Considering traditions, language and ceremony have been passed down for many generations in many tribes, there is a lot to learn in the way of culture.

To young people today, there may be a bit of a disconnect in terms of learning about the traditions of our ancestors—or maybe they don’t have a clear idea of how to go about learning traditional ways.

In an attempt to help bridge this gap, here are 10 ways young people (or anyone wanting to learn more about their own tribe) can go about learning, connecting and practicing the ways of their own Indian culture.

Start Learning Your language

The first step to bridging the gap between young people and their ancestors is by speaking the language that was spoken by their tribe before the arrival of settlers. English is considered to be one of the least expressive languages and native languages have a depth of meaning that can serve as a true connection to your heritage.

Start a Native Group or Club at School

This is not as hard as it seems, but going to your school’s office and asking if you can have permission to meet once a week after school or during lunch is the first step to meeting other Native students. In such a group, you can invite elders to speak, share stories and even learn about other tribes. Use your imagination.

Speak to a Tribal Official

By meeting with a tribal chief, chairman, president or tribal council member, you can learn about how your tribe deals with day-to-day business. You can learn about the importance of politics, or how your tribe deals with handling of the issues, needs, problems and assets of your people. Perhaps you can learn ways to contribute or volunteer.

Visit With an Elder

Never underestimate the incredible power of a conversation with an elder. Ask questions and take the time to listen with an open heart. Ask them to tell you stories and/or ask them about the traditions of your tribe. By showing interest you are stepping up as a young warrior.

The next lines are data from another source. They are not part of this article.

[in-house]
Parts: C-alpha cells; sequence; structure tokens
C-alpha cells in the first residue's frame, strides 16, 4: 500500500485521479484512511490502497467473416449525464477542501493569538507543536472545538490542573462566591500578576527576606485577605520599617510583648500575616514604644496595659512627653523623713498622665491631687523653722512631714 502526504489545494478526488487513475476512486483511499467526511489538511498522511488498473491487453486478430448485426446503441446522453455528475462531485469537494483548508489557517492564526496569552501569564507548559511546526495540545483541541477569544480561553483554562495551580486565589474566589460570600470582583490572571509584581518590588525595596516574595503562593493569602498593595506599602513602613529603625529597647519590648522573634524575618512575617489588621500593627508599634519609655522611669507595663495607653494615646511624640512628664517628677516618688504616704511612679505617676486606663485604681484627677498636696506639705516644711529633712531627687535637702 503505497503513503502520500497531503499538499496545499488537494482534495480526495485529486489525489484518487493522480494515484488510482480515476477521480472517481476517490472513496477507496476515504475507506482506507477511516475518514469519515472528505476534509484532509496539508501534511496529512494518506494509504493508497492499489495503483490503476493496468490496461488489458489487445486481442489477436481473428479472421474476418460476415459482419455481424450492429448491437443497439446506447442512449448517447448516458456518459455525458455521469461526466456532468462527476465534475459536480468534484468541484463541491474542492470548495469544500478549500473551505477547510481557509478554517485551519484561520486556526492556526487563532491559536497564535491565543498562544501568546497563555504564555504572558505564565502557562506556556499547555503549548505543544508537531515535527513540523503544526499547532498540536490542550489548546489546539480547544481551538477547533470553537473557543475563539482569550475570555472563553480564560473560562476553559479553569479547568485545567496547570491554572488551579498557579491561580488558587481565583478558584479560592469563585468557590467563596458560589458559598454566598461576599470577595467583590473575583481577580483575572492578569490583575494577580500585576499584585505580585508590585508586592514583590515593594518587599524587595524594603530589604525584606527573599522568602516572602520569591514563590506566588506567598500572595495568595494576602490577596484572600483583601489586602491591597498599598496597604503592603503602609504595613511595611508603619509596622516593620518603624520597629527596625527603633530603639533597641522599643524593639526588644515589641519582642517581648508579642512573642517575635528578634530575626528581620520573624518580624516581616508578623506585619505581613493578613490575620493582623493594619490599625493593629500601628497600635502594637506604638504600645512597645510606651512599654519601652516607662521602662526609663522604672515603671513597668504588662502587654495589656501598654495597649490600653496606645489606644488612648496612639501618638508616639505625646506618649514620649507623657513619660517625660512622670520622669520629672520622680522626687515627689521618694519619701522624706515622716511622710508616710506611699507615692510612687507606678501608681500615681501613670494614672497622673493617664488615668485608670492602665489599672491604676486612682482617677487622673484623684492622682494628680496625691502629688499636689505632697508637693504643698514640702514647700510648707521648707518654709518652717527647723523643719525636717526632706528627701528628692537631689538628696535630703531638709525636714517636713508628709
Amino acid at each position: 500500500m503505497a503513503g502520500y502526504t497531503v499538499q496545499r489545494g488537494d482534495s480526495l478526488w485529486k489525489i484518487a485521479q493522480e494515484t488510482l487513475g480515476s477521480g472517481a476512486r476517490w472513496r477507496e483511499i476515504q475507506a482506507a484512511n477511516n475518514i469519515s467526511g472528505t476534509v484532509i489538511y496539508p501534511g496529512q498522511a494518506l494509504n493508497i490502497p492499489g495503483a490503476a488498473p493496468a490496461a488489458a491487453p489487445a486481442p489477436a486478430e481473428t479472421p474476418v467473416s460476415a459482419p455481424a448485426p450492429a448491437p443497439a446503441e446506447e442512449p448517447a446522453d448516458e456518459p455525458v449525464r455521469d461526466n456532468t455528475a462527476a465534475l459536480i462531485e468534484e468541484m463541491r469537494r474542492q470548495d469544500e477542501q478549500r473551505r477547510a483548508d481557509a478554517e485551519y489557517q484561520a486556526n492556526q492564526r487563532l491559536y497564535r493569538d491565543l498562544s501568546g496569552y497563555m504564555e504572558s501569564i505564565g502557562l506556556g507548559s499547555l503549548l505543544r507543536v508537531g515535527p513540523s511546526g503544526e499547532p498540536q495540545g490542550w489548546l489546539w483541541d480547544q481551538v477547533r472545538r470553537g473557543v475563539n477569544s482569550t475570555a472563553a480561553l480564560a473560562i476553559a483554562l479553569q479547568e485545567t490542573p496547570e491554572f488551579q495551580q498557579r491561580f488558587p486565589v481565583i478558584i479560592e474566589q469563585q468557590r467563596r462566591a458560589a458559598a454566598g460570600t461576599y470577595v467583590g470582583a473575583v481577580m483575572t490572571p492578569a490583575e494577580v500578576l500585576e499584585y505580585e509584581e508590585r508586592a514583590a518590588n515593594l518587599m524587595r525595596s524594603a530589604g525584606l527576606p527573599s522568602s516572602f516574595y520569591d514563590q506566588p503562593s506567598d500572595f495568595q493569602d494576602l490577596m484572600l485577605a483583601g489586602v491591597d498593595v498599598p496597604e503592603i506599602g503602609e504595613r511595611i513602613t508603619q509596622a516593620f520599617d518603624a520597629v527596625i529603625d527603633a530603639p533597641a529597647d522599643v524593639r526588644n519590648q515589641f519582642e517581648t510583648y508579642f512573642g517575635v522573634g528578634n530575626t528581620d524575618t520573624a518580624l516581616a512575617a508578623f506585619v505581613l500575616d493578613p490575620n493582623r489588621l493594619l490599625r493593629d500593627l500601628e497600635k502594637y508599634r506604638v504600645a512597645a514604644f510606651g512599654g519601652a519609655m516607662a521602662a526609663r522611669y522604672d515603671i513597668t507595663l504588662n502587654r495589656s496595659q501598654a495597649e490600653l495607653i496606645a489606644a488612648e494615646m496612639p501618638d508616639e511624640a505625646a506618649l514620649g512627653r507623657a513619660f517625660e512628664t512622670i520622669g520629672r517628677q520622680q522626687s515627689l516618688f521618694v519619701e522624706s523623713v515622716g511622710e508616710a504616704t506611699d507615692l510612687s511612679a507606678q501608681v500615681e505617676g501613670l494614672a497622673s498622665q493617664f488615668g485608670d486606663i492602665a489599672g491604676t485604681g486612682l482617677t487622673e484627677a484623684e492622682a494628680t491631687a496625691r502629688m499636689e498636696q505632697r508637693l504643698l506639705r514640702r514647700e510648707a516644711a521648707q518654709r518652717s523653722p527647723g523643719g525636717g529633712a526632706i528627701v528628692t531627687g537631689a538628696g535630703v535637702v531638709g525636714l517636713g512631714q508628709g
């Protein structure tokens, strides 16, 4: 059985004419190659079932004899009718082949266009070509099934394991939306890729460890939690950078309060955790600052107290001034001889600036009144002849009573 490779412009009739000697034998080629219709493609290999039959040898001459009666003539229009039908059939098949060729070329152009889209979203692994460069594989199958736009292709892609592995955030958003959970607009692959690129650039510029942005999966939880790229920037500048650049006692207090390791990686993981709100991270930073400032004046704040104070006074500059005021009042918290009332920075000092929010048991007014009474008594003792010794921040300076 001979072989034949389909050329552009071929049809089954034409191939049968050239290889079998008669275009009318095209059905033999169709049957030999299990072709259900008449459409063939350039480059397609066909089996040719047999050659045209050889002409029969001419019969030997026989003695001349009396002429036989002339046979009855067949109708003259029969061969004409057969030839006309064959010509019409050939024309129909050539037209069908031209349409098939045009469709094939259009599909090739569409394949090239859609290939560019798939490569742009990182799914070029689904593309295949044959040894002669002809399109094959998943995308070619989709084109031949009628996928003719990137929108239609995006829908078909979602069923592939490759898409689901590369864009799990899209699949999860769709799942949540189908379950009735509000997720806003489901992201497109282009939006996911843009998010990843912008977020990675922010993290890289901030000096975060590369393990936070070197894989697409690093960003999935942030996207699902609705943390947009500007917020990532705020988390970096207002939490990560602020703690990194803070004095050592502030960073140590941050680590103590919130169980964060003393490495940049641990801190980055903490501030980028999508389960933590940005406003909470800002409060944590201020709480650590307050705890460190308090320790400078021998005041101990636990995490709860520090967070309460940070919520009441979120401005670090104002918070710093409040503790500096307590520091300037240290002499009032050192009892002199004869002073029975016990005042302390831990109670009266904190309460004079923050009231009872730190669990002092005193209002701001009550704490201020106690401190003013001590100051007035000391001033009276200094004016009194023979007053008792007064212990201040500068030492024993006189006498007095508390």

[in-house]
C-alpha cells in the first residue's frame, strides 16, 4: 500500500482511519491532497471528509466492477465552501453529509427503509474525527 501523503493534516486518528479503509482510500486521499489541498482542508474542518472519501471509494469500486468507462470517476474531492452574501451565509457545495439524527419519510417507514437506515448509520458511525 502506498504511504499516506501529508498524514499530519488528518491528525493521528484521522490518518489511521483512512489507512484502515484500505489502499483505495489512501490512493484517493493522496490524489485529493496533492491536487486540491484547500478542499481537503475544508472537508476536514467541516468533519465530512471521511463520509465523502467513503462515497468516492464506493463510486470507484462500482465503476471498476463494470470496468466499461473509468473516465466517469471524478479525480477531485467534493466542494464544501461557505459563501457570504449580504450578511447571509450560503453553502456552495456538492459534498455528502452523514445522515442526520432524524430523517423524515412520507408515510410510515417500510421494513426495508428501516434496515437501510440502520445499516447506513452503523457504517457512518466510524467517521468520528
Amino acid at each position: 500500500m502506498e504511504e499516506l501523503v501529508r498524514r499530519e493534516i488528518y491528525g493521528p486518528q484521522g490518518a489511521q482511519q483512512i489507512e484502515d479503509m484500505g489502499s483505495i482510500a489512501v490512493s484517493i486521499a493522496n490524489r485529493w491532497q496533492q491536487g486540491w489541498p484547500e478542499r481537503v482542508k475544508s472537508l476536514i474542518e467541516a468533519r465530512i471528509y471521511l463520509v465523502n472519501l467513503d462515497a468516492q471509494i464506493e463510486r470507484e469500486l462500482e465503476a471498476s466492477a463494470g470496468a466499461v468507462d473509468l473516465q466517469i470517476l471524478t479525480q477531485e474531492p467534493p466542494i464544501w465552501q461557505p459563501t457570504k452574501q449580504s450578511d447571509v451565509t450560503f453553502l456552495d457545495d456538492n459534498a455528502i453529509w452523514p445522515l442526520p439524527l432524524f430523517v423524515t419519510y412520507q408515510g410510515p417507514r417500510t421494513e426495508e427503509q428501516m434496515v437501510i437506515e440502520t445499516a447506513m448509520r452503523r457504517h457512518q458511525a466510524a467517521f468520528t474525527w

Share Your Culture

Even if you are not fully informed about your own culture and traditions, offering to share your culture with another group or school will influence you to ask questions and learn more about yourself. You would be creating a win-win situation for everyone involved.

Meet With the Tribal Historian

Some tribes have a tribal historian on staff whose job it is to ensure that tribal history, culture and traditions will continue to be shared with the generations to come. Meet with them, ask them questions—and if you start a club or group at school—ask them to visit with the group. If you don’t have a historian, ask around and find a knowledgeable elder, they often enjoy sharing stories.

Join a Social Media Group

There are a number of groups on social media focused on Native culture. You could even create a group focused on learning about your tribe’s culture. Invite elders to join and swap knowledge. While you show an elder how to use Facebook, Google+, Twitter or other forms of social media, the elders can teach you about your culture—another win-win for bridging the generation gap.

Make a YouTube Video

Much like when you are preparing to talk to a class—when preparing to put something on YouTube—you have to learn in order to share a message. Here is another way to learn and create at the same time while sharing the message with others. Use lessons taught by your elders to create the video.

Learn About Shared History

A lot can be learned from not just your tribe’s history, but how your tribe and ancestors were seen by other tribes. Again, ask questions and take time to listen and learn.

Ask to Take Part In Ceremony

If it is appropriate ask an elder, or the right person in your tribe, if you can take part in an upcoming ceremony. Every tribe is a bit different in the approach, so this is a great opportunity to learn about practicing the traditions and ceremonies of your ancestors.

Responses to "10 Ways Native Youth Can Learn About Their Culture"

  1. Anonymous says:

    This is a very interesting & rich piece of knowledge to read...I enjoyed it...I will be sharing this...Thank you for the simple yet valuable information...

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